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Plantation timber harvest opposed

The axe is to fall on Compartment 16 of Pine Creek State Forest with the start of the harvest but local environmental groups argue the timber plantation is crucial for koalas. Source: The Bellingen Shire Courier Sun

The campaign to cease the felling process has fallen on deaf ears and in a last ditch effort the Bellingen Environment Centre (BEC) has written to the director of Forestry Corporation and a number of NSW Government ministers to alter the clear felling operation at Mailman’s Track to selective logging.

A spokesperson for the BEC said “under condition 5.2 of the harvest plan this kind of habitat can be protected and logged selectively however, the way the condition is to be applied renders it meaningless.

“When considering the financial return it is estimated that 75% of the timber is low quality so these koalas of are of greater value from both a tourist dollar and a biodiversity perspective,” he said.

Forestry Corporation of NSW’s regional manager Craig Busby denied the harvest would adversely affect the koalas.

He insists all possible steps have been taken to minimise environmental damage.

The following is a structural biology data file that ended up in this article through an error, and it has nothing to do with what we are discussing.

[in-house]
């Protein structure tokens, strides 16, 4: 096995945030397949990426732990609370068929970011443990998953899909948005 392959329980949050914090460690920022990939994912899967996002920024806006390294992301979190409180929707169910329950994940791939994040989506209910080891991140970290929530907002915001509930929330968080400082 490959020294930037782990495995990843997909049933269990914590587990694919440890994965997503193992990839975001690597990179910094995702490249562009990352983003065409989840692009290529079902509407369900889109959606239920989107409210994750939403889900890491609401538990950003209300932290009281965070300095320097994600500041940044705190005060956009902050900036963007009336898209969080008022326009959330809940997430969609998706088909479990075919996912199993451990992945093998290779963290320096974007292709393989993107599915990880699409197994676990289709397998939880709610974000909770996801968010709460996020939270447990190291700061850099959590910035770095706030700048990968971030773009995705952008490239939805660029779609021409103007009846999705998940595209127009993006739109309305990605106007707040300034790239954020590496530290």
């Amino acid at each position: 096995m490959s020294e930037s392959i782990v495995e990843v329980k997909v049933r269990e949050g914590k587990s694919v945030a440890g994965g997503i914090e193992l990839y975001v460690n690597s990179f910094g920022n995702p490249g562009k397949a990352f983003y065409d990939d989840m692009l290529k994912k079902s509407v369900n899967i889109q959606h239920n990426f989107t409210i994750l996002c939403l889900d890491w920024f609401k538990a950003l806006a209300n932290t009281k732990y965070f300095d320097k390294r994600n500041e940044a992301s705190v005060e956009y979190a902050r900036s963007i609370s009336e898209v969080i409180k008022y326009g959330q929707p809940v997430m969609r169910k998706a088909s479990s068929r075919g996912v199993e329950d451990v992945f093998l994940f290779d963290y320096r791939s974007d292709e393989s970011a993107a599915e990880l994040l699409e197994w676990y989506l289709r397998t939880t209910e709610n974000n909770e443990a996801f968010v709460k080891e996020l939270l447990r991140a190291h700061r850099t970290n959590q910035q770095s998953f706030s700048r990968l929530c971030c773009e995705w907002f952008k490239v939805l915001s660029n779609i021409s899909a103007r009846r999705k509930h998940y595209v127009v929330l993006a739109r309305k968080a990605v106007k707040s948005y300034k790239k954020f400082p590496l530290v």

“Compartment 16 of Pine Creek State Forest is a plantation that was established on previously cleared land in the late 1960s for timber production and sits between Bongil Bongil National Park and cleared farmland to the south,” Mr Busby said.

“This plantation is situated within a broad forested area and is managed for conservation, recreation and timber production.

“Within this plantation, we know that over time a variety of native trees have naturally germinated, so we have taken steps to identify and safeguard habitat within the plantation for native wildlife.

“Our experienced and qualified staff have identified areas to retain so that timber production is balanced with conservation and our activities complement the vast area of National Park to the north.”

Mr Busby also said that “the timber harvested from this forest will be an important boost for local industry, supplying local timber processors with hardwood for conversion into essential timber products ranging from power poles to timber pallets for transporting goods, creating a steady source of local work and revenue”.

“The forest products industry continues to support more than 4000 jobs in Northern NSW and more than 100 in Bellingen alone,” he said.